The recent Pre-Pack acquisition of House of Fraser by Sports Direct has again raised the plight of the supplier.
House of Fraser collapsed with an estimated £484 million worth of debt owed to its suppliers. Sports Direct owner, Mike Ashley, has stated he will not pay for debt incurred pre-takeover, leaving many creditors with no option other than to take the hit. However, brands such as Jigsaw and Karen Millen have taken the bold step of removing stock from the department store chain in response to pre-takeover goods not being paid for.
Most credit insurers insist that their UK policy holders incorporate a valid “all monies” Retention of Title clause in their terms of sale. We take a look at the types of situations where this security works and those where it probably doesn’t.
First, what is Retention of Title? Putting it simply in an administration, the clause allows the seller to retain ownership of all remaining goods until they are paid for. If the insolvency practitioner wishes to sell goods after you have exercised your rights they will have to pay for them.
Why “All Monies” rather than a simple clause? An all monies clause specifies that title to the goods only passes when payment has been made to all goods supplied by the seller. The importance of this can be demonstrated in situations where the goods cannot be easily differentiated from goods specified in an earlier paid invoice.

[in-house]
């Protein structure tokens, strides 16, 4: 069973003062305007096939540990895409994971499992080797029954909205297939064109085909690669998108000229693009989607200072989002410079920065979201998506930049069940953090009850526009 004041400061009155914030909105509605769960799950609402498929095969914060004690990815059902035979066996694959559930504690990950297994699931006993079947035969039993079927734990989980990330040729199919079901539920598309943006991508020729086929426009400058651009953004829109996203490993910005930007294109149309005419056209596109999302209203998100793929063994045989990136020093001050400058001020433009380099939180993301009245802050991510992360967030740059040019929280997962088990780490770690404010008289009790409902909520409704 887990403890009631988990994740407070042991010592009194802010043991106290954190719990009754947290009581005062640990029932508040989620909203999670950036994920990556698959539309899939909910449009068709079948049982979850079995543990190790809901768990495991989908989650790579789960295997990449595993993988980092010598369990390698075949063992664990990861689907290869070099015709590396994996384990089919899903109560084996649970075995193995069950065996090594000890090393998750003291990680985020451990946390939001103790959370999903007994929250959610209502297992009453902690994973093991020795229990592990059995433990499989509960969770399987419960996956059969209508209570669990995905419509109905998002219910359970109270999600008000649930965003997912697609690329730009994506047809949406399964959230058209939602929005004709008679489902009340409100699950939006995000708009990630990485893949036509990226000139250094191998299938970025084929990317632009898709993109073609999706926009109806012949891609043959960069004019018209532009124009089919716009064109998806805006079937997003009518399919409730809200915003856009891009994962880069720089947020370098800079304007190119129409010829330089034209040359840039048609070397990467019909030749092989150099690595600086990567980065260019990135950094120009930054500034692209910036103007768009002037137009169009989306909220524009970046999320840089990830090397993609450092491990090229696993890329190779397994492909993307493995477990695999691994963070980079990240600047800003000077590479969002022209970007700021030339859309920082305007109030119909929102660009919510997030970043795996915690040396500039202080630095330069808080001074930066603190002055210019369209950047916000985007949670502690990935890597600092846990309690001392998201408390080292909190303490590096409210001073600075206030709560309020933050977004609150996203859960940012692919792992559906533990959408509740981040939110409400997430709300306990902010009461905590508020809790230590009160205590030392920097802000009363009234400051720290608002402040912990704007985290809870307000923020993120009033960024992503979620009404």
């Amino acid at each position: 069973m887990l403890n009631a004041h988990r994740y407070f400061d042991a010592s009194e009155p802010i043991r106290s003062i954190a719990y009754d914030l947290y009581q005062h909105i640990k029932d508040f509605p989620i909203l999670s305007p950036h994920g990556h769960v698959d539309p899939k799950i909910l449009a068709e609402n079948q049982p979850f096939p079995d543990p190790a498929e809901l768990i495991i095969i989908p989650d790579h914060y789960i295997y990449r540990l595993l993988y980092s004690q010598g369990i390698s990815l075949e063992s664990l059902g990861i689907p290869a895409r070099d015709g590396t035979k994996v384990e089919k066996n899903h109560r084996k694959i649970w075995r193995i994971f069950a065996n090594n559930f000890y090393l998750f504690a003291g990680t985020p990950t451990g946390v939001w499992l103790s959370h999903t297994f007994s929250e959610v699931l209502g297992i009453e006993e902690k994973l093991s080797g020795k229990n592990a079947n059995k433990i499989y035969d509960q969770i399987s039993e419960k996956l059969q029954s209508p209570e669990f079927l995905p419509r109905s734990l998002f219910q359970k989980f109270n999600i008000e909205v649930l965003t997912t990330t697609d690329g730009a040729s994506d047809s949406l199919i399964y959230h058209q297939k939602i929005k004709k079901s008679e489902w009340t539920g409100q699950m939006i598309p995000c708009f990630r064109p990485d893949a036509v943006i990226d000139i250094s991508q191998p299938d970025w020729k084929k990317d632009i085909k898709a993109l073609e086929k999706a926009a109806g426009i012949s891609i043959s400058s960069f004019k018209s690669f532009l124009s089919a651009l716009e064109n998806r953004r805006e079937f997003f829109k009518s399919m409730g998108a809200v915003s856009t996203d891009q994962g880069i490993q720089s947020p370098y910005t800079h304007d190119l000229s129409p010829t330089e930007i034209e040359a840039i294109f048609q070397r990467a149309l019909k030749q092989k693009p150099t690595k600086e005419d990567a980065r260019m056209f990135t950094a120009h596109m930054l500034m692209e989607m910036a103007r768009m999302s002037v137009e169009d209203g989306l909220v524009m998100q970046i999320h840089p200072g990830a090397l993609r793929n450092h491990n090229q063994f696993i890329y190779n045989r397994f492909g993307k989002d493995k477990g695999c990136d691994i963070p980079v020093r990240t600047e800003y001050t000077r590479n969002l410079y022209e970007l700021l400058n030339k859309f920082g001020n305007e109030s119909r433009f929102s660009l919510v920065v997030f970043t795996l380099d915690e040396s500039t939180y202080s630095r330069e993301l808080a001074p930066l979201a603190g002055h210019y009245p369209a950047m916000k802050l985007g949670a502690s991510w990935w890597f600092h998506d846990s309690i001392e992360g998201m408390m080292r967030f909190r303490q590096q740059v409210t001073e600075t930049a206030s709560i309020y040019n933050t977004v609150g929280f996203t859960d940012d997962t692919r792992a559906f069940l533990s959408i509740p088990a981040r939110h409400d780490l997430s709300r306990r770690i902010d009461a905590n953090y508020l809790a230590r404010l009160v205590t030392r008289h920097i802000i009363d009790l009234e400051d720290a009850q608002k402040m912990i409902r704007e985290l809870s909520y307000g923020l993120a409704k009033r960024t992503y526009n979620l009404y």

For Retention of Title to work the buyer must have been made aware and accepted these terms. It is very important to ensure that you are trading on your terms and conditions rather than the buyer’s terms. An example of large insolvencies where the buyer’s terms were imposed was T J Hughes, but many suppliers were able to negotiate inclusion of their ROT clause.
Establishing your rights is only the first step. As soon as you are aware of the appointment of an administrator you need to move swiftly to enforce your rights and in particular remove the right of the administrator to sell, process or manufacture using your goods.
ROT is specific to goods and clearly its value is greater where the goods have a resale value and can be readily differentiated from other stock. Perishable goods bring their own set of problems to the mix with issues over refrigeration, traceability etc, but you should remember that the insolvency practitioner is primarily concerned with selling the business on.
Trade Credit Insurance protects businesses from bad debts caused by the insolvency or default of a business customer. To find out more on how Credit Insurance can assist your business, contact us today.